Conflict Resolution

When faced with employee conflict resolution experience has taught me several important lessons. It is important to listen, document and remain impartial.
The parties involved in the conflict can usually make compelling cases for their actions. By listening to each party you let them get the issues out on the table. It is very important that both employees know that they are being heard, that the situation is important and it will be followed up on.
Documentation needs to be thorough. The details of the event should be written down and the employee’s signatures and the date of the event recorded. This may be in the form of a written warning if required or just a description of the events. The employees should be clearly coached on the behavior expected, and consequences of similar behavior should be included in the documents both parties sign.
It is important to remain impartial. The manager’s job is to document and resolve not to judge. Experience has taught me that if one party was responsible a paper trail will most likely develop. If both parties are treated fairly and one of those involved has another issue with additional employees the common denominator becomes clear. If Bob has a problem with Joe, then with Sue, then Fred is not hard to identify that Bob is the problem. For the health of the group an employee who is the source of conflict needs to be terminated if documentation and coaching is not enough.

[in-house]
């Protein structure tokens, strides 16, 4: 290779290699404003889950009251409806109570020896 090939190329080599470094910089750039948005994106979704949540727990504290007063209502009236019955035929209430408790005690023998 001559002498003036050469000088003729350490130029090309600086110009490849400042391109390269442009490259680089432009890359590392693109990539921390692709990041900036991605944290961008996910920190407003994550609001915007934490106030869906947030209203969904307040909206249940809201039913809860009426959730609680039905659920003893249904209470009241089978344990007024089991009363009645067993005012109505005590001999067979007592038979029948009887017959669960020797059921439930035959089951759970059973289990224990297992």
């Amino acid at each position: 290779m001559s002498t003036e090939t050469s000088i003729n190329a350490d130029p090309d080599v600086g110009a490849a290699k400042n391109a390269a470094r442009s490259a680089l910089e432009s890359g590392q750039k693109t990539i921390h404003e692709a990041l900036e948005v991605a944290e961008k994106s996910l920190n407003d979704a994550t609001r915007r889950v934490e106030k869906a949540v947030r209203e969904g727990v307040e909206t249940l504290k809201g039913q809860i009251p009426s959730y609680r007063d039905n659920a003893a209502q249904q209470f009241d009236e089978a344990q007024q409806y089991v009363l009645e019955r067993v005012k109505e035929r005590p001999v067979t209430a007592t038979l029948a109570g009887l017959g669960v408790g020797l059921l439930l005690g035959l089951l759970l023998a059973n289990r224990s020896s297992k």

The manager also has the responsibility of identifying factor of the operation that may have contributed to the conflict. Is there something that the management did to contribute to the situation such as improper staffing levels or other sources of pressure? All of the parties involved need to be held accountable for their behavior and steps should be taken to eliminate future conflicts. Proper conflict resolution is a key part of building a winning team.

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